12 November 2010

Trosky – the Two Towers of the Czechs

Deep in the Czech Republic, about 10 kilometers south of Semily stands something which at first sight seems as if it would be more at home in a Tolkien novel such is its unusual shape, size and structure.   Erected on two basalt outcrops – volcanic plugs – is one of the more bizarre castles of Europe.

Trosky Castle (or Hrad Trosky in the Czech language straddles the two towering outcrops.  They dominate the otherwise flat landscape around – even though the higher of the two is only 57 meters in height, the smaller being ten meters less.

As peculiar as they may seem they were there for a reason.  The structures at the top have names.  The one on the larger peak is known as the Virgin (or Panna) while the other is known locally as the Old Woman (or Baba).  They watch over the surrounding countryside benignly, for now the country is at peace but even when times were more fraught it was still known as the Bohemian paradise.

The place has nothing to do with a long dead politician – there is a t missing in the name for starters and its history goes back much further, way beyond this century and its immediate predecessors.  In the late fourteenth century the Bohemian Wars were raging: they were the first conflict in Europe where gunpowder was used extensively.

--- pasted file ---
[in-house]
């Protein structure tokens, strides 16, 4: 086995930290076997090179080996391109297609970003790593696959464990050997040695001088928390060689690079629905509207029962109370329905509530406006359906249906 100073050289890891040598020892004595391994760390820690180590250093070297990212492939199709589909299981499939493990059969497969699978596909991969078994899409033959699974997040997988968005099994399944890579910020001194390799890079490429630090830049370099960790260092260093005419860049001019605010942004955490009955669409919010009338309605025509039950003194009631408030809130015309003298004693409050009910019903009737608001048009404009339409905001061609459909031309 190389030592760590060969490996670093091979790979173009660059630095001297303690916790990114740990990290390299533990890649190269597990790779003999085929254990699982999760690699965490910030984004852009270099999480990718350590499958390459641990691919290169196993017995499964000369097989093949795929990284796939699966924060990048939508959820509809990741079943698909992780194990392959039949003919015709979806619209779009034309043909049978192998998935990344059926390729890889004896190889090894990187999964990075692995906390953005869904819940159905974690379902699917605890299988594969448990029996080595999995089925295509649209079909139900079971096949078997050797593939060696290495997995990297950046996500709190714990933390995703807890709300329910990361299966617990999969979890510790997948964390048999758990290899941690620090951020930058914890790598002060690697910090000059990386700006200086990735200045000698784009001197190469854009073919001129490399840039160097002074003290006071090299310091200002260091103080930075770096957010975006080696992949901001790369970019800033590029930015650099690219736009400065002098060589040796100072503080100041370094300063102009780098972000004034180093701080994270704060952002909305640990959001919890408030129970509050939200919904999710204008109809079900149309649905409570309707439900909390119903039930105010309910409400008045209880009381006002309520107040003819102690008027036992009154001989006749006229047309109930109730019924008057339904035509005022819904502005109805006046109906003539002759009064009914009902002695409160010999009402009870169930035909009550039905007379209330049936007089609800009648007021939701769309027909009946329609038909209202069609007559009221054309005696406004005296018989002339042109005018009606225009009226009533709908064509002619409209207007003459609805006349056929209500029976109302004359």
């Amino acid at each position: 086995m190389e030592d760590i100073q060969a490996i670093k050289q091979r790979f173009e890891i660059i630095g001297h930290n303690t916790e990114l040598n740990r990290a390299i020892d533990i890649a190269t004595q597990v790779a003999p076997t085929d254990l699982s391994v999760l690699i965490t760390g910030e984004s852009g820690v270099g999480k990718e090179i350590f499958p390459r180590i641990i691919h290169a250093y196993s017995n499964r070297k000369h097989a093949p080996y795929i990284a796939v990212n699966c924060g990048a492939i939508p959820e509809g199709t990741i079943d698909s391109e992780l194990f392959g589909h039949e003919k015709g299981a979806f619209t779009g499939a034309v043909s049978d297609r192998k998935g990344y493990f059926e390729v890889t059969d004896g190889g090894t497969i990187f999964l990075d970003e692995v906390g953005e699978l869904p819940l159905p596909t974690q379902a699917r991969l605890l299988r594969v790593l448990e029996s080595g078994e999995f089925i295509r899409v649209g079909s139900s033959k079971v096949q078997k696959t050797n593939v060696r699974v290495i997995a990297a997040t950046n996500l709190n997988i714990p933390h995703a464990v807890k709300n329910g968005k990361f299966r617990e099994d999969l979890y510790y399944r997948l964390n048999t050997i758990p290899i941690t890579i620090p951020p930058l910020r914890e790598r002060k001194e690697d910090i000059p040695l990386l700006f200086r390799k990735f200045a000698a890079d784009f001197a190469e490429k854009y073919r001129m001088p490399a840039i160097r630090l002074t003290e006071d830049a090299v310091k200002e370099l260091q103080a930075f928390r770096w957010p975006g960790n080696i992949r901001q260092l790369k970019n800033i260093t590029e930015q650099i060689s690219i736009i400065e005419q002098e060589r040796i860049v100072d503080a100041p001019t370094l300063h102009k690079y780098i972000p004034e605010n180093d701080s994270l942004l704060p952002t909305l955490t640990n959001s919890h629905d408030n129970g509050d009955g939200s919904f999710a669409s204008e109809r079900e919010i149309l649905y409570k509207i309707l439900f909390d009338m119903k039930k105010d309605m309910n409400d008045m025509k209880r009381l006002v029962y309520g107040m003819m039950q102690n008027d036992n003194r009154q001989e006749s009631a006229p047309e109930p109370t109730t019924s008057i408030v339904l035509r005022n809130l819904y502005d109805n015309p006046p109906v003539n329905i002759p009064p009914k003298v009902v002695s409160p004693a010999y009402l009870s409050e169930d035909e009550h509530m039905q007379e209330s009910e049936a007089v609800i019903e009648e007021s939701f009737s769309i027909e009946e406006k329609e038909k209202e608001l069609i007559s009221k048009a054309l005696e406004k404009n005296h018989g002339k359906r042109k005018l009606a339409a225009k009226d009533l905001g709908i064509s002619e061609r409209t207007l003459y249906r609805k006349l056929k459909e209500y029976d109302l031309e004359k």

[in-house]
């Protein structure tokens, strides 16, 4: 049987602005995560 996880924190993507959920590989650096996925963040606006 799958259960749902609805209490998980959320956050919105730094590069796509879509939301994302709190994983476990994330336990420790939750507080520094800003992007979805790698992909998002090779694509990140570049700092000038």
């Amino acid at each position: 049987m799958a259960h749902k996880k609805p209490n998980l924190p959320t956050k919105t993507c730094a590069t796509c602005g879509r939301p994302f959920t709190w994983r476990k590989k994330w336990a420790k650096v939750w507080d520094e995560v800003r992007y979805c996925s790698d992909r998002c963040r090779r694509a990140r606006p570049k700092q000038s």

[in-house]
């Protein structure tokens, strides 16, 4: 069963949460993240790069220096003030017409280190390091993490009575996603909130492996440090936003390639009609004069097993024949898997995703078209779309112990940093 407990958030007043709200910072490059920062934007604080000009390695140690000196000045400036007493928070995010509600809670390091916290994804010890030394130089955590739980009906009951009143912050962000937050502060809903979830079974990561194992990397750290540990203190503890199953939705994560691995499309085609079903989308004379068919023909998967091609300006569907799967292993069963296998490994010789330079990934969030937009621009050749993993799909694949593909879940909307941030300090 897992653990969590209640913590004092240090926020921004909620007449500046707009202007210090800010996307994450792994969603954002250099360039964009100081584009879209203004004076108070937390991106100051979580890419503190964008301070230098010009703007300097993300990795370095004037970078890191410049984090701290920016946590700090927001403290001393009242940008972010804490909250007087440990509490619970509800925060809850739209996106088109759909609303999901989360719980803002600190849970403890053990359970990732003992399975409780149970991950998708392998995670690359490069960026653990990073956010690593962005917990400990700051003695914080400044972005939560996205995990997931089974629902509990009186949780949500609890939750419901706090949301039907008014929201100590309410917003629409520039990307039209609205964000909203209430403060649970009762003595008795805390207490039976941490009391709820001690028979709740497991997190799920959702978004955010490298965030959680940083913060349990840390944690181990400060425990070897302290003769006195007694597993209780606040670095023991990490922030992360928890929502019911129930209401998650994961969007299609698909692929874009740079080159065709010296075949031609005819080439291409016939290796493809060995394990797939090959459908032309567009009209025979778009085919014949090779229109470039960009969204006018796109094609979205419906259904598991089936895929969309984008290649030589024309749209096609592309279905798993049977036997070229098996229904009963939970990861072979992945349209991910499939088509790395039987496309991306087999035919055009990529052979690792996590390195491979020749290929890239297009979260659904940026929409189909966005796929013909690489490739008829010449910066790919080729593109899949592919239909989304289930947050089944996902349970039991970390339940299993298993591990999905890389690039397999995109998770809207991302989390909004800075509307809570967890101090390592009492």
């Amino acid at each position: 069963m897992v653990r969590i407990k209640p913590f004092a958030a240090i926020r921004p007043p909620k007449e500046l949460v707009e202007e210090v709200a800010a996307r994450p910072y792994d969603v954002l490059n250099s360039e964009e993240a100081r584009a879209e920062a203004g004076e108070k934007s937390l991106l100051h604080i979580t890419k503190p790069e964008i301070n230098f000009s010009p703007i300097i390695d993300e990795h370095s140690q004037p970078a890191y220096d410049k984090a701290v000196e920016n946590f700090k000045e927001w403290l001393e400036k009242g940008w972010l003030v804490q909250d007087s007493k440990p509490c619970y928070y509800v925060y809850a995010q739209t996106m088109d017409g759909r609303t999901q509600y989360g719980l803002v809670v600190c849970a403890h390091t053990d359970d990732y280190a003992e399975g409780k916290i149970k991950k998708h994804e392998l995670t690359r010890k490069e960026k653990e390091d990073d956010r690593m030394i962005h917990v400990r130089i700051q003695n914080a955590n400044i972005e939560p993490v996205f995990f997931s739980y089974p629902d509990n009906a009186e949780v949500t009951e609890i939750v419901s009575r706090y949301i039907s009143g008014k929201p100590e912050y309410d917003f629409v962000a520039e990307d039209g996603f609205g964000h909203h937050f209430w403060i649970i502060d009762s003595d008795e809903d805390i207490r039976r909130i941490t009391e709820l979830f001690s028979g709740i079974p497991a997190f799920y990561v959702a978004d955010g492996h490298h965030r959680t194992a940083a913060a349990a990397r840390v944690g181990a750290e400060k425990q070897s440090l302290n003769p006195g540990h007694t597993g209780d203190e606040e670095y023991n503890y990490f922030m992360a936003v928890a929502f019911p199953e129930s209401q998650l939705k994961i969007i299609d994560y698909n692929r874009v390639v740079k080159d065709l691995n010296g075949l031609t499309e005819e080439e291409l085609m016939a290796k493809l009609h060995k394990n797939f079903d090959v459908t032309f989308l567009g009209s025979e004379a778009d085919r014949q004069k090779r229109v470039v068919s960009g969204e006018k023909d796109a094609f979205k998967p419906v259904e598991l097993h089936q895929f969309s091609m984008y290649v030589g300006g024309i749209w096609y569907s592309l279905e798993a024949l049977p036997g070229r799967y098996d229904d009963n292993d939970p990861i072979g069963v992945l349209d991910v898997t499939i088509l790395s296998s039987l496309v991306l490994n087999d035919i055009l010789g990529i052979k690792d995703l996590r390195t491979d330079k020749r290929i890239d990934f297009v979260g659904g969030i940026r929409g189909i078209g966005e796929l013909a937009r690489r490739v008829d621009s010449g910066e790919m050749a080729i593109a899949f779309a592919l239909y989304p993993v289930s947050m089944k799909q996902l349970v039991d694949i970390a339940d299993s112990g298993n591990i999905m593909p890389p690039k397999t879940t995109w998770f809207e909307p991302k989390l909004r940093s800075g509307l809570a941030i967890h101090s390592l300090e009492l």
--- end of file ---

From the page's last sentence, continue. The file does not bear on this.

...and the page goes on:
Out of this conflict, which saw many atrocities, a moderate commander, Čeněk of Wartenberg, emerged.  It was he who ordered the construction of the castle at Trosky – to serve primarily as watch towers and to protect the local communities.

So it was that the two towers were constructed, one atop each of the basalt plugs.  Although the Bohemian War was ultimately inconclusive the towers remained for centuries, with outhouses and buildings constructed between the two and three rings of fortifications around them all.

The castle came in to hands of Wenceslaus IV (not the good one about which we sing Christmas carols) after the death of Čeněk and thence in to the hands of the Bergov dynasty.  One of these, Bergov, was said to have razed a local monastery and hidden its treasures in the cellar of the castle, which he blocked with an enormous boulder.

It is said that the treasure is still hidden somewhere in the depths of the castle’s foundations.  Many tourists climb the stairs but it must be said that many are content just to look at the castle from the safety of the ground.

The castle went through the hands of several prominent families but its significance as a center of authority and protection dissipated in the early sixteenth century.  In 1648 the castle was burned to the ground by the Imperial Army during the Thirty Years War – a conflict effectively between Catholicism and Protestantism and one of the most ruinous conflicts the European continent has ever seen.

So the castle was left to moulder until the nineteenth century – the age of the Romantics – when some restoration was attempted but never finished.

It is cared for today by the Czech Institute for the Care of Historic Monuments – and remains one of the cooler castle ruins of Europe.